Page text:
Sunbury ASA JO Class B Invitational Tournament July 22-23, 10-16-18U โ€ข (David L Persing Recreation Complex) Sunbury ASA JO Class B Invitational Tournament โ€ข July 29-30, 12-14U

Available In - Pints, Quarts & Gallons


Dine in our Restaurant or Bar Cold Beer To Go! Open 7 Days a Week!

Breakfast, Lunch & Dinner Specials RT. 11, NORTHUMBERLAND โ€ข 570-473-9048

311 Race Street, Sunbury โ€ข 570-286-7670 โ€ข 498458 1430544514

T u x e d o Re n tal

Tuxedo & Suit Rentals


for all your

Holiday Party Celebrations.

Keepinโ€™ the World Classy

House Specialties: Crab Cakes, Fresh Fish, Steak & Italian


Tonyโ€™s Custom Tailor Shop

Enjoy Our TuesdayParty & Plan your Holiday Thursday Pasta with us!Nights

413 Market Street, Sunbury 570-286-4150

Five Great Specials served w/ Salad & Comp. Wine Gift Cards Available.


Kitchen Open Daily 11am- Midnight Est.


#2 Front Street โ€ข Northumberland 1430544512 518448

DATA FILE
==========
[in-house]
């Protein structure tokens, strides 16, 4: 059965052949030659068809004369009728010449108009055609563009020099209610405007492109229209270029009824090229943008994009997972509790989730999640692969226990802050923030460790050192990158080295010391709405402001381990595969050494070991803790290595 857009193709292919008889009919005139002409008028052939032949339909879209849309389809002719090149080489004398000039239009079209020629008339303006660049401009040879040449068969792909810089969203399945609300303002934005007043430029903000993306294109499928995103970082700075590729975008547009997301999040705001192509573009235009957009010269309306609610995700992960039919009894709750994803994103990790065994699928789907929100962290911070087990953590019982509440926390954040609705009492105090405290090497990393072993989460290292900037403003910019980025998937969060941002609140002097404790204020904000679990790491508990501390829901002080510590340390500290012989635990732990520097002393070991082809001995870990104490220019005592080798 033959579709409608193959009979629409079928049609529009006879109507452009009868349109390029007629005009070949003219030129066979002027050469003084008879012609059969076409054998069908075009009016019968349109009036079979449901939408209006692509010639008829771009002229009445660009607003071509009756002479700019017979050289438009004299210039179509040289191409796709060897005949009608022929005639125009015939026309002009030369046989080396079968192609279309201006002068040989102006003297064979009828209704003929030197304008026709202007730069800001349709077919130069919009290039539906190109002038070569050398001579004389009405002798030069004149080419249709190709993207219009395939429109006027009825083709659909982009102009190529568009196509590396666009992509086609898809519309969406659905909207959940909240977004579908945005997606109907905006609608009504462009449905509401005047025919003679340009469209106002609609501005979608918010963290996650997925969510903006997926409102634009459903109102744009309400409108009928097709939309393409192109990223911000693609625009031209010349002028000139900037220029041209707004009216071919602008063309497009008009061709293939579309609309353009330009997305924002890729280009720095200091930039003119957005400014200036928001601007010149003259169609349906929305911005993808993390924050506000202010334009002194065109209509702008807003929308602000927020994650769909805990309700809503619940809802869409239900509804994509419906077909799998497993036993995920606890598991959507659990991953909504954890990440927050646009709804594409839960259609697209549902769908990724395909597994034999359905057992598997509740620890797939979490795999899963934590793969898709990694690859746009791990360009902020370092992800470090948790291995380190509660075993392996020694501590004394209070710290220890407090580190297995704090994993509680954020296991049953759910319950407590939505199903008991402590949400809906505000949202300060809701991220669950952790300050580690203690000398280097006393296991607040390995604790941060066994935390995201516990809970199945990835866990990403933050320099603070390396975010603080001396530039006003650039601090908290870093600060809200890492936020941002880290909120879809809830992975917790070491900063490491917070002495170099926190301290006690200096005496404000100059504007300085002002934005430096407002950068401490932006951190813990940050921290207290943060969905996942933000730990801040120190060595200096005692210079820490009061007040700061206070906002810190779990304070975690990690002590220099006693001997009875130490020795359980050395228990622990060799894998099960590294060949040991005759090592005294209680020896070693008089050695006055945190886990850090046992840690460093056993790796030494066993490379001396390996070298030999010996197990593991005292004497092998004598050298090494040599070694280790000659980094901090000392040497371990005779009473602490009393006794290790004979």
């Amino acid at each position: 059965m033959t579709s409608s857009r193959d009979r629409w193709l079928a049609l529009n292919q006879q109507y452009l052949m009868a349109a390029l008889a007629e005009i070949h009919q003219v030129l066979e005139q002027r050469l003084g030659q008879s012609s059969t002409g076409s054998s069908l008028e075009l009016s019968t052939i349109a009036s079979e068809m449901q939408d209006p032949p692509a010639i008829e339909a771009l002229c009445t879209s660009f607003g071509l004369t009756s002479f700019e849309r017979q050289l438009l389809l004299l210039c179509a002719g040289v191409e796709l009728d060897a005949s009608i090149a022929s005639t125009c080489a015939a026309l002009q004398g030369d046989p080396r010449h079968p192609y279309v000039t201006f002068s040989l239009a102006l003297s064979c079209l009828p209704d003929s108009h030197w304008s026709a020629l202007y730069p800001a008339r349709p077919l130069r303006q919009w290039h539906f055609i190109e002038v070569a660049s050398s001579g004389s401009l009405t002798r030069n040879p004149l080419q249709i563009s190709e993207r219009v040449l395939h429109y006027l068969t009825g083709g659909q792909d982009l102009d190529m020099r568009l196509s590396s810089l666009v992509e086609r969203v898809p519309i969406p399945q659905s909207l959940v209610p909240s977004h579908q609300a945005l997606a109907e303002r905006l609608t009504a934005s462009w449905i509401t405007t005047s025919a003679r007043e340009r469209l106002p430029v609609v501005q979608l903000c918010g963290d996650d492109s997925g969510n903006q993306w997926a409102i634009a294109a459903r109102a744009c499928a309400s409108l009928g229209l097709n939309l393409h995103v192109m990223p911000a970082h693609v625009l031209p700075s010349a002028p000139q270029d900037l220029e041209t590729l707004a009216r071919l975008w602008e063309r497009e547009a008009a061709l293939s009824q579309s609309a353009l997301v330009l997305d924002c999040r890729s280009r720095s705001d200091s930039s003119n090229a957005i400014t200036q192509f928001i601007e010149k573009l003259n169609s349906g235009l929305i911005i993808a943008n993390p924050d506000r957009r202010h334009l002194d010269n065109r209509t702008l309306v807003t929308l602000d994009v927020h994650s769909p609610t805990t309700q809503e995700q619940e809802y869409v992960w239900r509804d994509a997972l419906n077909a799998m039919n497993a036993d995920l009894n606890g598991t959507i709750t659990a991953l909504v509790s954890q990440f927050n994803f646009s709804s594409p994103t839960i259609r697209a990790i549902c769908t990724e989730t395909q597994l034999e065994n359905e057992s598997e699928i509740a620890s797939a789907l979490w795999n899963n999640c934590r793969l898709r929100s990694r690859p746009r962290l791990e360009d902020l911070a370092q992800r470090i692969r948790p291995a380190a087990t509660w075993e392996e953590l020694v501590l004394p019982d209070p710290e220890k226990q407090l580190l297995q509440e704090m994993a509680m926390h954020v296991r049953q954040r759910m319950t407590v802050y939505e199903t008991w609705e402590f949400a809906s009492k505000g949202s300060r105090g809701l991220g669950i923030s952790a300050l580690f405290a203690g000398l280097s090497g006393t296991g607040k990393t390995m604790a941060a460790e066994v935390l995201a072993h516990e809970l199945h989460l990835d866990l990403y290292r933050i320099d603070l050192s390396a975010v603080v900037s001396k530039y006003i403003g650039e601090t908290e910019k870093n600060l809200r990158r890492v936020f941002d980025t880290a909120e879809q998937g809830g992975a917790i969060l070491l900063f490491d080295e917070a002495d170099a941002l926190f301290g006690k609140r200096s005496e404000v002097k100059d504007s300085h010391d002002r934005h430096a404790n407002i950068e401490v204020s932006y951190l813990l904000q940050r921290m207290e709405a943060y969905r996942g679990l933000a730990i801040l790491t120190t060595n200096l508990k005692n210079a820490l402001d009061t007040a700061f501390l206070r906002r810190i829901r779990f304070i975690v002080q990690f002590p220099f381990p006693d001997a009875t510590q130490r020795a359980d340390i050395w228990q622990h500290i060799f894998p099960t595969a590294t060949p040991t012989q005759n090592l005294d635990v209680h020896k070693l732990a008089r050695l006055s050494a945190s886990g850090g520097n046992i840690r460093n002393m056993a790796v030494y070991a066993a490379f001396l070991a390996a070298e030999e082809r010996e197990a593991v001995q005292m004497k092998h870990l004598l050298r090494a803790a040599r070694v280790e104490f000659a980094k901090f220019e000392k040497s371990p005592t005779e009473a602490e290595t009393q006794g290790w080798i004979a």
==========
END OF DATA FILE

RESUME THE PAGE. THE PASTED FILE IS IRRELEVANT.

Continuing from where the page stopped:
Inside Pennsylvania | November 2016 M-F 9 AM - 5:30 PM, SAT 9 AM - 12N

Share Inside Pennsylvania with family and friends!

T u x e d o Re n tal

â&#x20AC;&#x153;The Wedding Specialistsâ&#x20AC;? Official Distributor for Boy Scouts of America Proudly Serving the Youth From Tigers to Eagles

YES! Send me 4 Issues

per year for only $10.00

Name: _______________________________________ Address: ______________________________________ City: _________________________________________ State: ________________________ Zip: ____________

Uniforms, Handbooks, Boy Scout Accessories & Gifts In Stock

Eagle Scouts Receive A Special Discount On Tuxedo Rentals